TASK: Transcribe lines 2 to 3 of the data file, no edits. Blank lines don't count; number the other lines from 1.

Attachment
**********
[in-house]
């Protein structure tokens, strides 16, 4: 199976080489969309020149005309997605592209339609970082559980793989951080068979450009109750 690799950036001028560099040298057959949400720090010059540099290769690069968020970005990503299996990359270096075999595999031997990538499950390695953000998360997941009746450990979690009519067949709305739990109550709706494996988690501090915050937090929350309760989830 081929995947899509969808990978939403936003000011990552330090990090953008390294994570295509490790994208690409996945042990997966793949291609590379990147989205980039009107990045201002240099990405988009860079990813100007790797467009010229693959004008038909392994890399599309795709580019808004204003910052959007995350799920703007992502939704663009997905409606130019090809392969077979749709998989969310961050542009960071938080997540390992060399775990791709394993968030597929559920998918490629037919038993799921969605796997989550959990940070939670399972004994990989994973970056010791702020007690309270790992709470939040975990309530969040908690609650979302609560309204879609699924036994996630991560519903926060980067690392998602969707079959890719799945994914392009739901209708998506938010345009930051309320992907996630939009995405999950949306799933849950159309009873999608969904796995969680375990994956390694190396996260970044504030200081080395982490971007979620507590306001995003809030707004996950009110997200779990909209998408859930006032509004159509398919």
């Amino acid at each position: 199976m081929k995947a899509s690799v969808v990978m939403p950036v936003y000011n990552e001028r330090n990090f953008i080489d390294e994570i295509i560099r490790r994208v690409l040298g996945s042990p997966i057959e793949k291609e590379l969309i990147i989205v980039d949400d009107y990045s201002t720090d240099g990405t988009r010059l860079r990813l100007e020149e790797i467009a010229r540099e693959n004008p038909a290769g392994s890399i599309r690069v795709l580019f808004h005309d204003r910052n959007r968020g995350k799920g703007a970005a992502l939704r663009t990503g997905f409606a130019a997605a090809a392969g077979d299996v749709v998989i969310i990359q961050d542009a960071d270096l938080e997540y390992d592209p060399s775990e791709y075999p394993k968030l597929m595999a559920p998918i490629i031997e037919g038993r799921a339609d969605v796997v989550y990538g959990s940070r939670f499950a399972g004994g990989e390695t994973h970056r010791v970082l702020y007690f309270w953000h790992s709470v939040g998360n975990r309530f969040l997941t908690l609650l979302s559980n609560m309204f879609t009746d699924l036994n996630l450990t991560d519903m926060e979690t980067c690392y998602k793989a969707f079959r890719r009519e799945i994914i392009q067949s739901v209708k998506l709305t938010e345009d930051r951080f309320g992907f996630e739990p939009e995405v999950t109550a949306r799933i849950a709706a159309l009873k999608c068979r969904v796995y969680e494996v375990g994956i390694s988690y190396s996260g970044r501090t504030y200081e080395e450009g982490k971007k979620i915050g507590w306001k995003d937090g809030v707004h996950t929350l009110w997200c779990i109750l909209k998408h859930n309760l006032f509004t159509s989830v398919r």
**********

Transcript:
């Protein structure tokens, strides 16, 4: 199976080489969309020149005309997605592209339609970082559980793989951080068979450009109750 690799950036001028560099040298057959949400720090010059540099290769690069968020970005990503299996990359270096075999595999031997990538499950390695953000998360997941009746450990979690009519067949709305739990109550709706494996988690501090915050937090929350309760989830 081929995947899509969808990978939403936003000011990552330090990090953008390294994570295509490790994208690409996945042990997966793949291609590379990147989205980039009107990045201002240099990405988009860079990813100007790797467009010229693959004008038909392994890399599309795709580019808004204003910052959007995350799920703007992502939704663009997905409606130019090809392969077979749709998989969310961050542009960071938080997540390992060399775990791709394993968030597929559920998918490629037919038993799921969605796997989550959990940070939670399972004994990989994973970056010791702020007690309270790992709470939040975990309530969040908690609650979302609560309204879609699924036994996630991560519903926060980067690392998602969707079959890719799945994914392009739901209708998506938010345009930051309320992907996630939009995405999950949306799933849950159309009873999608969904796995969680375990994956390694190396996260970044504030200081080395982490971007979620507590306001995003809030707004996950009110997200779990909209998408859930006032509004159509398919």
């Amino acid at each position: 199976m081929k995947a899509s690799v969808v990978m939403p950036v936003y000011n990552e001028r330090n990090f953008i080489d390294e994570i295509i560099r490790r994208v690409l040298g996945s042990p997966i057959e793949k291609e590379l969309i990147i989205v980039d949400d009107y990045s201002t720090d240099g990405t988009r010059l860079r990813l100007e020149e790797i467009a010229r540099e693959n004008p038909a290769g392994s890399i599309r690069v795709l580019f808004h005309d204003r910052n959007r968020g995350k799920g703007a970005a992502l939704r663009t990503g997905f409606a130019a997605a090809a392969g077979d299996v749709v998989i969310i990359q961050d542009a960071d270096l938080e997540y390992d592209p060399s775990e791709y075999p394993k968030l597929m595999a559920p998918i490629i031997e037919g038993r799921a339609d969605v796997v989550y990538g959990s940070r939670f499950a399972g004994g990989e390695t994973h970056r010791v970082l702020y007690f309270w953000h790992s709470v939040g998360n975990r309530f969040l997941t908690l609650l979302s559980n609560m309204f879609t009746d699924l036994n996630l450990t991560d519903m926060e979690t980067c690392y998602k793989a969707f079959r890719r009519e799945i994914i392009q067949s739901v209708k998506l709305t938010e345009d930051r951080f309320g992907f996630e739990p939009e995405v999950t109550a949306r799933i849950a709706a159309l009873k999608c068979r969904v796995y969680e494996v375990g994956i390694s988690y190396s996260g970044r501090t504030y200081e080395e450009g982490k971007k979620i915050g507590w306001k995003d937090g809030v707004h996950t929350l009110w997200c779990i109750l909209k998408h859930n309760l006032f509004t159509s989830v398919r």